The government on Tuesday took a tentative step towards opening up the organised retail sector to foreign companies but steered clear of suggesting a specific investment cap.
A discussion paper, issued by the commerce and industry ministry, will test the appetite in Asia’s third-largest economy for a politically sensitive reform closely watched by retail giants such as Wal-Mart Stores and Carrefour.
India’s retail sector is largely closed, with 51 percent foreign direct investment allowed only in single-brand retail and multi-brand retail restricted to cash-and-carry outlets.
The reform is seen as a way to ease massive supply bottlenecks that have helped keep inflation stubbornly high.
Proposals to open up multi-brand retail stalled during Prime Minister Manmohan Singh’s first five-year term amid vocal protests from his former leftist allies and fears over the future of small family-run outlets.
But Singh’s ruling Congress party has lately signalled its resolve to push bold reforms, deciding to free up fuel prices despite fears of a voter backlash. The discussion paper could pave the way for another major policy shift.
“Watch this space,” a ministry source told Reuters in the run-up to the paper’s release. “Something is definitely happening in multi-brand retail that was not happening even a year ago.”
Tuesday’s paper is the second to test attitudes to lifting investment caps in sectors eagerly watched by investors. The first suggested almost tripling the foreign direct investment cap on defence equipment to 74 percent.
The latest paper will explore issues such as whether to stipulate minimum local sourcing requirements for retailers or a minimum of 50 percent of all foreign investment being spent on back end infrastructure.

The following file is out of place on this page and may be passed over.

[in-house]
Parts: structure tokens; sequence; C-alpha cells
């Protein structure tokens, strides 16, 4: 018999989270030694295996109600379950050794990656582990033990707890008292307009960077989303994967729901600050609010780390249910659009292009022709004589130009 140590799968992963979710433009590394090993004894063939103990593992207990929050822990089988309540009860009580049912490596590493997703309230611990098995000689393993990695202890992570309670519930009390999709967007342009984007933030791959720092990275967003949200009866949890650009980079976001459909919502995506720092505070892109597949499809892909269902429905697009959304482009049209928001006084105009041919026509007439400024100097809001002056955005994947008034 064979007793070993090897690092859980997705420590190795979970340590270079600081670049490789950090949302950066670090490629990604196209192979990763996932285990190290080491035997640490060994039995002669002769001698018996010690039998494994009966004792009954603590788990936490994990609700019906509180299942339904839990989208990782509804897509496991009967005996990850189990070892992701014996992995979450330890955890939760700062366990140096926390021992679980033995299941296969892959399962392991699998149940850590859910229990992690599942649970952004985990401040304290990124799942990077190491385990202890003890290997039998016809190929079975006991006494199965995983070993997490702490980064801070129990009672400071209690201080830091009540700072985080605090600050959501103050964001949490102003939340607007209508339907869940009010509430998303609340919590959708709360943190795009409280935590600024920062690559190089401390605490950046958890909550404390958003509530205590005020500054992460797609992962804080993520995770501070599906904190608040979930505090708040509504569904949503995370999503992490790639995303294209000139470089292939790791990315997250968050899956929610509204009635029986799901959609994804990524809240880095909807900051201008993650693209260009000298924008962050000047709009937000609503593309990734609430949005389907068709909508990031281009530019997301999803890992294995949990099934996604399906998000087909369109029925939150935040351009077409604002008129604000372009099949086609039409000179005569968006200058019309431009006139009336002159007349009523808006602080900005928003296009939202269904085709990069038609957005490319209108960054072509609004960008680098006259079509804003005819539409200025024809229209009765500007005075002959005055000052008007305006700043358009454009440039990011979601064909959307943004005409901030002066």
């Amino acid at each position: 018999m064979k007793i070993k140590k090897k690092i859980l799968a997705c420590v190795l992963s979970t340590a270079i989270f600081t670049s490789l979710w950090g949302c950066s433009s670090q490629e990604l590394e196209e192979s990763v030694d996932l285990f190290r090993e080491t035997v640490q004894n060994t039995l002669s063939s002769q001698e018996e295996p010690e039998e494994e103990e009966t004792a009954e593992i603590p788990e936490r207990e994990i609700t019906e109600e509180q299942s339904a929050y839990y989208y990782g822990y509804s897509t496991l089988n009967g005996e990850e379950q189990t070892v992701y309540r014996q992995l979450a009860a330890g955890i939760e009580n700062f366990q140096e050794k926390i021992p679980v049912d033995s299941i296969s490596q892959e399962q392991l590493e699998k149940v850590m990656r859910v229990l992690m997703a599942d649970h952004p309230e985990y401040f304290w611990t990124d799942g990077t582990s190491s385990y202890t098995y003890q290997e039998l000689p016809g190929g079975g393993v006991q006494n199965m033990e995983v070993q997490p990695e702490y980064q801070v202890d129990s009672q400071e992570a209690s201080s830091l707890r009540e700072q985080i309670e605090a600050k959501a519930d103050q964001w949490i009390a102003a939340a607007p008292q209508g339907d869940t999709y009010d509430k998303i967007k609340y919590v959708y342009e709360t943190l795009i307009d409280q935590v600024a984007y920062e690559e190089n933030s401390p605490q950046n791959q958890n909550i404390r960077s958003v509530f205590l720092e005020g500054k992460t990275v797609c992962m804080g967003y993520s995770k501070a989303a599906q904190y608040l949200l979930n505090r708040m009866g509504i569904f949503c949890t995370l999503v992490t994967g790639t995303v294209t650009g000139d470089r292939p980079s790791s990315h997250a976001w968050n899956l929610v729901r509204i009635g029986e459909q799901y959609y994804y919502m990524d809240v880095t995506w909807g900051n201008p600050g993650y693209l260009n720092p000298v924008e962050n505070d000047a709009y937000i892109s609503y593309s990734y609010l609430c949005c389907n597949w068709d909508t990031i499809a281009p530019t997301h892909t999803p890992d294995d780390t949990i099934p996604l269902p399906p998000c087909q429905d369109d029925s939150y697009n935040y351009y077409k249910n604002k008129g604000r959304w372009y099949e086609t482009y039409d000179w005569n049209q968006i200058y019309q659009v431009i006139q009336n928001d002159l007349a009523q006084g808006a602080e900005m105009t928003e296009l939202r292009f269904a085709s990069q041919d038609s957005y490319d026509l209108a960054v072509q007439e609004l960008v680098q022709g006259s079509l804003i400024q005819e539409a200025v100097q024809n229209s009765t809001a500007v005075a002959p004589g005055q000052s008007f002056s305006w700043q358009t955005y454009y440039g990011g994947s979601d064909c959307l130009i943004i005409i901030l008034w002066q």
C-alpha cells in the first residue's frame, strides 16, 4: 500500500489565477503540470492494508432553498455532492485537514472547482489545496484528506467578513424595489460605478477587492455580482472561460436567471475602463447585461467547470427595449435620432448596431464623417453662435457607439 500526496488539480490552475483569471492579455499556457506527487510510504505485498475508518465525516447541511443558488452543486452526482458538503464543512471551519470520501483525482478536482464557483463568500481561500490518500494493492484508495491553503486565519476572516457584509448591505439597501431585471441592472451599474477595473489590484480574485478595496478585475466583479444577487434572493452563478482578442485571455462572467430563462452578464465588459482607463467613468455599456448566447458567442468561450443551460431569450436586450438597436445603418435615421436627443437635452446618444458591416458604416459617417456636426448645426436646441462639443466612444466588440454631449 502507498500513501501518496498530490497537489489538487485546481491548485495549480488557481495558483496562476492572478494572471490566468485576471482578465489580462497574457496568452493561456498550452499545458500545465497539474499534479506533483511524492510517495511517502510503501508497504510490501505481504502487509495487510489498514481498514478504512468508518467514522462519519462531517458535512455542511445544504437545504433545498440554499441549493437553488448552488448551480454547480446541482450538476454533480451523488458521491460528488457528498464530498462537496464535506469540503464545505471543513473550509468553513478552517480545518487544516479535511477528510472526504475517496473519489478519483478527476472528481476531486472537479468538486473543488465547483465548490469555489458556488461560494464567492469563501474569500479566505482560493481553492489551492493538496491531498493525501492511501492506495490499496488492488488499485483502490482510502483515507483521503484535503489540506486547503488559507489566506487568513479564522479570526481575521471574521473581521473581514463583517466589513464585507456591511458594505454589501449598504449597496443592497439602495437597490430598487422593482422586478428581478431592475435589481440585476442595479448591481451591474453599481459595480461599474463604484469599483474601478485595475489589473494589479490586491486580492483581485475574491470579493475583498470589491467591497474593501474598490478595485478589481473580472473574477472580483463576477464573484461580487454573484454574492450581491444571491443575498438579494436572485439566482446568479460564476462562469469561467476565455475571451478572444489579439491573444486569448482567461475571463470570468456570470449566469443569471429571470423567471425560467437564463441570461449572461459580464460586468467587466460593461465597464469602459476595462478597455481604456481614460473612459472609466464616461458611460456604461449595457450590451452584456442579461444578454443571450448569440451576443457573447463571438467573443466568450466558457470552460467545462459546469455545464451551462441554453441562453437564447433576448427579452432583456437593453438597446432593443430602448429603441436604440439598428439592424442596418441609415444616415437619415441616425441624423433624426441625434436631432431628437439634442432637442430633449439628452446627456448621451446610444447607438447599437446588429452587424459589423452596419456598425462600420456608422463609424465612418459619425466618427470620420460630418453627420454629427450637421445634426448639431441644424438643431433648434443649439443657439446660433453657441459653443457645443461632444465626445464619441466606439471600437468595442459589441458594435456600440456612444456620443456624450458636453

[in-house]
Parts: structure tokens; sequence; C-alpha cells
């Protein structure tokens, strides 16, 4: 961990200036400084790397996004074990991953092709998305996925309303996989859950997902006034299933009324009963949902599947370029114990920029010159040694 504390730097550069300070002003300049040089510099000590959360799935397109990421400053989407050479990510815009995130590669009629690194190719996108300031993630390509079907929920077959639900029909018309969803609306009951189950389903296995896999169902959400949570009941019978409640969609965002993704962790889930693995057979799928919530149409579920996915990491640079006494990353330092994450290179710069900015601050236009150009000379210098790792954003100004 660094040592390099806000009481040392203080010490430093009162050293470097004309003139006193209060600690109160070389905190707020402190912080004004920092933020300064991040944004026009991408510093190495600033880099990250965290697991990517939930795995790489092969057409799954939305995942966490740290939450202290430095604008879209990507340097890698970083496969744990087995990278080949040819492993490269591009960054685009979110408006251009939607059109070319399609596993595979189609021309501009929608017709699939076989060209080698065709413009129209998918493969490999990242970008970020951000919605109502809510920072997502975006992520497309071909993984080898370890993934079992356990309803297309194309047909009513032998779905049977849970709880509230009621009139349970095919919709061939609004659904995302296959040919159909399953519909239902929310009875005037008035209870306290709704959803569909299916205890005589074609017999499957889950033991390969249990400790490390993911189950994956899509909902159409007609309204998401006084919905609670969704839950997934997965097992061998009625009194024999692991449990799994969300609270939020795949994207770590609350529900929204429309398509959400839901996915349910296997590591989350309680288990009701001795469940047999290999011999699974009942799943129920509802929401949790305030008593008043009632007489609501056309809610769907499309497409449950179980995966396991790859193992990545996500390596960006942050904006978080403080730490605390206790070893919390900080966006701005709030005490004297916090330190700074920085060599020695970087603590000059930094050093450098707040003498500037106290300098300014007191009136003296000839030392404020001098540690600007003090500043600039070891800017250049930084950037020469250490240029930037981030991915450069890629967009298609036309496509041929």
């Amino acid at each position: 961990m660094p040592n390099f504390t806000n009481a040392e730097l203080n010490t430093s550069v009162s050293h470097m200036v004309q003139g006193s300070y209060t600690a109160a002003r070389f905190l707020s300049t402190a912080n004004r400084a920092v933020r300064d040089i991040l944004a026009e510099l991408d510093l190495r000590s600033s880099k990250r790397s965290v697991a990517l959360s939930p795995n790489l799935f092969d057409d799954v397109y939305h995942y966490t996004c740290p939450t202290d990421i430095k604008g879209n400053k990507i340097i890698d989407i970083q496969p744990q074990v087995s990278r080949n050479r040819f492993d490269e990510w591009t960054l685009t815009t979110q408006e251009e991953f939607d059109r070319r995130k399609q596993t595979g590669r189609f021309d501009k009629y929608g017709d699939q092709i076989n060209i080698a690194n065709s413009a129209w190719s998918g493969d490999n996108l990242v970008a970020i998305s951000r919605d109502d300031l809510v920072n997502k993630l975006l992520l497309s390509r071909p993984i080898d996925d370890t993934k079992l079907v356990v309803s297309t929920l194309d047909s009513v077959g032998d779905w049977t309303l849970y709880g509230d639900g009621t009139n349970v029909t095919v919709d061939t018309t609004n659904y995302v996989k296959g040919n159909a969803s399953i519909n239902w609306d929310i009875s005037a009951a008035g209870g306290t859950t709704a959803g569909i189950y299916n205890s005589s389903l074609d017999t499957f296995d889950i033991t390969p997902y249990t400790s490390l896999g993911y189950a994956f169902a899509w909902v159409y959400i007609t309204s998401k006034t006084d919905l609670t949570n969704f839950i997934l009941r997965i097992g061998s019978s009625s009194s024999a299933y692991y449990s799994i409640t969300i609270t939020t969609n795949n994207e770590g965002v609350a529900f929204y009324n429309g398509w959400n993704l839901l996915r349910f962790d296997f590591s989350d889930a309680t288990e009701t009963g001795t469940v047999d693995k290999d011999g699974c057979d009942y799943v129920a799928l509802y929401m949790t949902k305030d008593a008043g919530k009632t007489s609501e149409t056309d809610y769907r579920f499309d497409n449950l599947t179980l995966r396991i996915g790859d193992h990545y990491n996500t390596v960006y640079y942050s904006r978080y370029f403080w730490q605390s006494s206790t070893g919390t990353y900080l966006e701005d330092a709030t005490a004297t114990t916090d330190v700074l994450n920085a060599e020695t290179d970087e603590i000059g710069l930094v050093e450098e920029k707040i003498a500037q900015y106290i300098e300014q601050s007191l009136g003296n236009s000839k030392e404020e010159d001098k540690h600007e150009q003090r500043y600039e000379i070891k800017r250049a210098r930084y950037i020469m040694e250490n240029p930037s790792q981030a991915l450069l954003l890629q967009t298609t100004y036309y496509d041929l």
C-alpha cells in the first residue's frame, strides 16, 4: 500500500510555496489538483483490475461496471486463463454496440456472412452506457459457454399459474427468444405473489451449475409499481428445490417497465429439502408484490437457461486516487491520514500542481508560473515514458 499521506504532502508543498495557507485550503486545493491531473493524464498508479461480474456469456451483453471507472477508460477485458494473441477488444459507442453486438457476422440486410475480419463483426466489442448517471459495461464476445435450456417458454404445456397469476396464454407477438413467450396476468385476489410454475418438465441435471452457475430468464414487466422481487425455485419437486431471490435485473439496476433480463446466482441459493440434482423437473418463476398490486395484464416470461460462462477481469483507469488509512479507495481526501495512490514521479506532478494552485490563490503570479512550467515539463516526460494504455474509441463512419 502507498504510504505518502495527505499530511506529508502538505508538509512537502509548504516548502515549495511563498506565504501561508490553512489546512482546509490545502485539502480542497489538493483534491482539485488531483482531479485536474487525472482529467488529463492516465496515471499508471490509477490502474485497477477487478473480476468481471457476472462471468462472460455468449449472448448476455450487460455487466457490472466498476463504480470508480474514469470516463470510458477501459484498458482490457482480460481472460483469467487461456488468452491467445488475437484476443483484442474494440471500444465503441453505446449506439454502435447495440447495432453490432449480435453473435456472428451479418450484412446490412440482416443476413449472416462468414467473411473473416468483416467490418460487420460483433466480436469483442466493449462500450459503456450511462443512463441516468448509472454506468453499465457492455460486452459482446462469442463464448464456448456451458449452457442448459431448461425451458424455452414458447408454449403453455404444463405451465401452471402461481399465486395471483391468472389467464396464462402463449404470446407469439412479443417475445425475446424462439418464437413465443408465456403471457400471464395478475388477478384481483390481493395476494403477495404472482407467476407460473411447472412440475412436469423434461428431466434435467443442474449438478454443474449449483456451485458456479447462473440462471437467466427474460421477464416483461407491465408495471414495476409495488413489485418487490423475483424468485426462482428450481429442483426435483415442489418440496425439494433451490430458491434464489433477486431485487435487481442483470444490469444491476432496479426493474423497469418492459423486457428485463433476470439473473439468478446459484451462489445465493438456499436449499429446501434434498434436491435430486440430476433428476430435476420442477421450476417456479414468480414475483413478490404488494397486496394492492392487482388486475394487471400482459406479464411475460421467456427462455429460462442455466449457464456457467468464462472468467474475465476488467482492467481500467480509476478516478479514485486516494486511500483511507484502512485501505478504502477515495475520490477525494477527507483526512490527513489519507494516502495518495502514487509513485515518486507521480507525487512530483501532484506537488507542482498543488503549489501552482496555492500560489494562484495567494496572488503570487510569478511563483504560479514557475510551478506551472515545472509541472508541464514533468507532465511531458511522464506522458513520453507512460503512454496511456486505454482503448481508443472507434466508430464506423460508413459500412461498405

“Keeping in view the large requirement of funds for back-end infrastructure, there is a case for opening up of the retail sector to foreign investment,” it said.
Global operators such as Wal-Mart and Carrefour have long coveted India’s fast-growing $450-billion retail sector, which is dominated by mom-and-pop shops.
“Some movement on retail is better than no movement,” said Rajiv Kumar, head of the New Delhi-based think-tank ICRIER.
“Finally it’s dawning on the government that food price inflation can be tackled. One way to tackle food price inflation would be to modernise the post-harvest logistics and supply chain, and retail can contribute to that.”
But recent evidence suggests there is a long way to go before the paper shapes government policy.
The defence minister tempered expectations of lifting investment caps in the sector immediately after the first discussion paper was released. A separate proposal to introduce the first GM food into India was put into cold storage after an outcry from environmentalists and some farmers.
Wal-Mart is already present in India through cash-and-carry stores supplying in bulk to fuel Indian giant Bharti’s retail stores, but it wants to enter India’s retail market.
“This would be a good reform measure to have completed before President Obama’s visit (to India) in November,” ICRIER’s Kumar said.
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